I am using LaTeX to write a thesis now and there exists a problem that every time a new paragraph can not be fully situated on the current page, the system will put it completely on a new page, leaving large blanks at the current page. Is there any way to let the system break the paragraph and put it separately on two pages?

I have pasted my code below.

\DeclareCaptionLabelSeparator*{null}{ }
\usepackage{setspace, caption}

\newcommand{\margins}{\Repeat{Show where the margins for the page are.}{4}}


\newcommand{\ve}[2]{\en{#1_1},~\en{#1_2},\ \ldots,~\en{#1_{#2}}}
{\Baselinestretch{1}\setlength{\itemsep}{12pt plus 0.1pt}\settowidth}
  • normally LaTeX does break paragraphs, so you are doing something to prevent this. You will have to show some code. – Ulrike Fischer Jul 15 at 15:47
  • 2
    By setting \interlinepenalty to 10000 you're essentially saying do not break paragraphs across pages. Why do you have that in your preamble? – Don Hosek Jul 15 at 16:36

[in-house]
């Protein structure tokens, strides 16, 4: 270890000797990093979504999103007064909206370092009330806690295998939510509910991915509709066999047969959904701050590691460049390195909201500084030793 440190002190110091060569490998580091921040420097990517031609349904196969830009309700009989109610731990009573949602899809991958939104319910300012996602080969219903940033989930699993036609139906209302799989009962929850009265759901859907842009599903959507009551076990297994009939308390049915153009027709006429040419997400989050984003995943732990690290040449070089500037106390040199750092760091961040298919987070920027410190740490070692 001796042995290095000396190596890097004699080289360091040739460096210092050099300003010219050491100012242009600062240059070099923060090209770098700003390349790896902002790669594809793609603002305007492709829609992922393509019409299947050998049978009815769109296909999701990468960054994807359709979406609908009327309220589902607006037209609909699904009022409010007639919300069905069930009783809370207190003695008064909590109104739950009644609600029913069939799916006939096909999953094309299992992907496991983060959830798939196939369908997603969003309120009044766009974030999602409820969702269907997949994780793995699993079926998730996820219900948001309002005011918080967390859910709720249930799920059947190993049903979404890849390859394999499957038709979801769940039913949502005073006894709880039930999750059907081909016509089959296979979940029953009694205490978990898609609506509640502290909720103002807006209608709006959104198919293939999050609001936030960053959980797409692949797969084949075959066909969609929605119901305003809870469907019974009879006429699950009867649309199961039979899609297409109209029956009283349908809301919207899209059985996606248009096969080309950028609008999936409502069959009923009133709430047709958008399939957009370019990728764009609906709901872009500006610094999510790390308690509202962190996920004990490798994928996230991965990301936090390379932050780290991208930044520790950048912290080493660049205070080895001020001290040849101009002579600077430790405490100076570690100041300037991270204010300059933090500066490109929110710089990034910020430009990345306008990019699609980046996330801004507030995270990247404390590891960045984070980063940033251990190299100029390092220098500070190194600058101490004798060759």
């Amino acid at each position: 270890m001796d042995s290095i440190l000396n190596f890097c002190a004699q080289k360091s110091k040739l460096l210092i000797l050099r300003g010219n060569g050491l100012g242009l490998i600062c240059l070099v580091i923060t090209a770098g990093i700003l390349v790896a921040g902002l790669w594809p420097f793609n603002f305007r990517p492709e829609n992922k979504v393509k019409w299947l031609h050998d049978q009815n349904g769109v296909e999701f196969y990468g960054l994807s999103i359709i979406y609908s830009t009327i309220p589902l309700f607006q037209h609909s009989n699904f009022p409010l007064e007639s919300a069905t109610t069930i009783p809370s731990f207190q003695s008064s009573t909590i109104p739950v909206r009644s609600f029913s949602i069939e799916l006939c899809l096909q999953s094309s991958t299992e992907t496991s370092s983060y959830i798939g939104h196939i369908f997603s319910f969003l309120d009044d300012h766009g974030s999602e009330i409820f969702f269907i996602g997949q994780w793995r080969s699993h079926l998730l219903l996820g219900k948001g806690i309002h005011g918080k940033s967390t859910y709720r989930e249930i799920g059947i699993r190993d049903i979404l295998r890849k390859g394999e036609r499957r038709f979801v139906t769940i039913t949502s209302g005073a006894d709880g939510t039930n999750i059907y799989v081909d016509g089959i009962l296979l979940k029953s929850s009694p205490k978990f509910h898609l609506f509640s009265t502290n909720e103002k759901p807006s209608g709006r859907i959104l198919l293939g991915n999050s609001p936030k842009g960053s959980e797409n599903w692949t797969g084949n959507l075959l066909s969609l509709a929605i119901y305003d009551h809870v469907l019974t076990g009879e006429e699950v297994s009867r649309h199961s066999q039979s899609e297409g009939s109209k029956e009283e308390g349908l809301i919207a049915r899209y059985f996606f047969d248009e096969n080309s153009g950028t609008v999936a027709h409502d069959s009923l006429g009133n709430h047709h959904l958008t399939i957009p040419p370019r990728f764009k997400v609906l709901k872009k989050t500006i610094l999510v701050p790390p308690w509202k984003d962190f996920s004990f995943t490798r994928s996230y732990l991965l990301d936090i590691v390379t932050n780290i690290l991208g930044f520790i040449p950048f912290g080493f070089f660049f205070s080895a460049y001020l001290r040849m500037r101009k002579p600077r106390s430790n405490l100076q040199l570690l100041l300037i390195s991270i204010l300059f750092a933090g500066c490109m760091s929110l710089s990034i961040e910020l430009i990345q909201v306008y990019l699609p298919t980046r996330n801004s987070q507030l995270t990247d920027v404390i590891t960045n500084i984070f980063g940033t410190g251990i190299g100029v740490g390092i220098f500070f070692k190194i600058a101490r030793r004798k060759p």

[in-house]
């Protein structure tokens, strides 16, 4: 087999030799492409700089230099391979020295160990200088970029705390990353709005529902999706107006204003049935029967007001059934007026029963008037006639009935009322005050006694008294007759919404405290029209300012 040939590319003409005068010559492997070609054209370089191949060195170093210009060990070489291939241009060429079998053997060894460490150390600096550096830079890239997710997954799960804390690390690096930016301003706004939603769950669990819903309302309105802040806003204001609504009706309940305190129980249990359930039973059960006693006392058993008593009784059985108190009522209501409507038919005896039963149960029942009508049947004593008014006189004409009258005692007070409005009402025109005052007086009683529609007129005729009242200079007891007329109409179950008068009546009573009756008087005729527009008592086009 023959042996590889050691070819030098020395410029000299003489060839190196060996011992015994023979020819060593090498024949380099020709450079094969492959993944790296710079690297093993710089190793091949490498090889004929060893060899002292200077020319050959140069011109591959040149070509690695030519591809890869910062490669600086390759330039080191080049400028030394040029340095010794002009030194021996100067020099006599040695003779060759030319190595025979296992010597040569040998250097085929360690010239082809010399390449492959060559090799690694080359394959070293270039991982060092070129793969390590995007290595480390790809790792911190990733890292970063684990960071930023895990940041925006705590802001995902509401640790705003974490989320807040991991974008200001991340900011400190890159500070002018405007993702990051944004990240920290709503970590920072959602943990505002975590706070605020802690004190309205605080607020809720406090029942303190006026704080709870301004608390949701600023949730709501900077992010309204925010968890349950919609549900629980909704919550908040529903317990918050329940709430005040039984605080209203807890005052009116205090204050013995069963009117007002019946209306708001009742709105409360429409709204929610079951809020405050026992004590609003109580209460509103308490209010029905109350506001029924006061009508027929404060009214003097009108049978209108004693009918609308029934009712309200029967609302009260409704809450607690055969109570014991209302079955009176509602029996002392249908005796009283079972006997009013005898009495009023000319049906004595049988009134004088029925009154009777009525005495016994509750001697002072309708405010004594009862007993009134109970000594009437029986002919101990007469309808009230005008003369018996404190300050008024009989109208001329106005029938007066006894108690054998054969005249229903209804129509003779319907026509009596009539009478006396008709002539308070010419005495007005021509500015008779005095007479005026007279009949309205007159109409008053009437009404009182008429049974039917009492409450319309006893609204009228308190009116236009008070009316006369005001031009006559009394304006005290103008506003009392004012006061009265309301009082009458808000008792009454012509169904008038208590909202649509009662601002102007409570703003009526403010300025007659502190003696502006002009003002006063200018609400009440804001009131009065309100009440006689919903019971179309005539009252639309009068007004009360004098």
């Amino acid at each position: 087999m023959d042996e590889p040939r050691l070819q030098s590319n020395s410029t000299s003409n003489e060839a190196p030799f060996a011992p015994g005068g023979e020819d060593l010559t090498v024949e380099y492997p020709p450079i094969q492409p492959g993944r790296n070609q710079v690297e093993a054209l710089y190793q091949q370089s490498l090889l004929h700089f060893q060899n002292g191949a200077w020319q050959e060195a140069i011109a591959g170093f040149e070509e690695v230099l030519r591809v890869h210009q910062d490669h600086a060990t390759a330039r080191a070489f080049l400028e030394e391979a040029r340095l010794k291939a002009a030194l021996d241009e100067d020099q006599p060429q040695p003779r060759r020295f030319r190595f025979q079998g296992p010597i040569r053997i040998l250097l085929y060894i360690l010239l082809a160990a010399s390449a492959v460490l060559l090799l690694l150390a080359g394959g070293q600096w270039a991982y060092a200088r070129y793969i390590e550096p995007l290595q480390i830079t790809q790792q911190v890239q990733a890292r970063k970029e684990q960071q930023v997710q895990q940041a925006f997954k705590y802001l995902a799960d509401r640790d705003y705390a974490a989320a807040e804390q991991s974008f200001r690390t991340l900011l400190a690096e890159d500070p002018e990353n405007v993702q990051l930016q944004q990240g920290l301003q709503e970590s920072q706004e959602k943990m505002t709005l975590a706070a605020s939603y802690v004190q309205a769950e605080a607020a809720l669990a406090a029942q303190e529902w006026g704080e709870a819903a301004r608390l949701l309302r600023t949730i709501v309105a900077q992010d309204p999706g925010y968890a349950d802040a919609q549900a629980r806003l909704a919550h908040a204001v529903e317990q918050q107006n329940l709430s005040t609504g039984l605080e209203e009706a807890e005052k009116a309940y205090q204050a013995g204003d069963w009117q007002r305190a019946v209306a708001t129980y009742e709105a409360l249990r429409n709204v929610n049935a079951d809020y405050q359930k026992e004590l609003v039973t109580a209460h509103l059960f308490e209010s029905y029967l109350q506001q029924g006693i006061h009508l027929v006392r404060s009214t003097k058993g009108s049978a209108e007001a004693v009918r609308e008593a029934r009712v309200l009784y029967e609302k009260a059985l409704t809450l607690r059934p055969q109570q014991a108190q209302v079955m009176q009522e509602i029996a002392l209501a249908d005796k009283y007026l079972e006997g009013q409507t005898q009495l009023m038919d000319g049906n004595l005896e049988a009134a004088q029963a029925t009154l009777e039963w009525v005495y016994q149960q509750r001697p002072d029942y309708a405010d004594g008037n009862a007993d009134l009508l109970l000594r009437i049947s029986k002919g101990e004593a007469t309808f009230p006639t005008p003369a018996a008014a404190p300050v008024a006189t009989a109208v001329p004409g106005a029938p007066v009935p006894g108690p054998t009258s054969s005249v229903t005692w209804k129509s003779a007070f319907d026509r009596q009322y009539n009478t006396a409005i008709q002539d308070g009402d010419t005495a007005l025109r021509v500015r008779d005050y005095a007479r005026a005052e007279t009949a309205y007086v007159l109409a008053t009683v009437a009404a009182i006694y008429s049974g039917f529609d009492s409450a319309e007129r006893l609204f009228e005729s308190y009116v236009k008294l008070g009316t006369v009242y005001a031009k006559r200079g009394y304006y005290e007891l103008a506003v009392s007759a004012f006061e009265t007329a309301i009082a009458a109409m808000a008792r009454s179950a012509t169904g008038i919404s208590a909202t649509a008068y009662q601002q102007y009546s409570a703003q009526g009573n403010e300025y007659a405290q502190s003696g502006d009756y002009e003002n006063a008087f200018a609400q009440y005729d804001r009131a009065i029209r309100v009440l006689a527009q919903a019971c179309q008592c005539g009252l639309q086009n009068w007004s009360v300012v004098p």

The settings you have


will make bad paragraphs, with large spaces between words in order to avoid hyphenation.

But the real problem is


which prohibits TeX from splitting any paragraph across pages, because a penalty of 10000 is essentially infinite. So there is no feasible page break point between lines of a paragraph. The only points where a page break is possible is therefore between paragraphs.

Remove all three settings.

I'd also remove


or, at least, change \bf\leftline into \bfseries. The command \bf has been obsolete for 25 years and \leftline simply prevents line breaks in a section title; if it's longer than the text width, it will go beyond the right margin without any warning.

There are several other things that make the preamble to look like it comes down from a few generations of students, each one adding their own bits.

Start with a fresh preamble and add only what you really need.

| improve this answer | |

Your Answer

By clicking “Post Your Answer”, you agree to our terms of service, privacy policy and cookie policy

Not the answer you're looking for? Browse other questions tagged or ask your own question.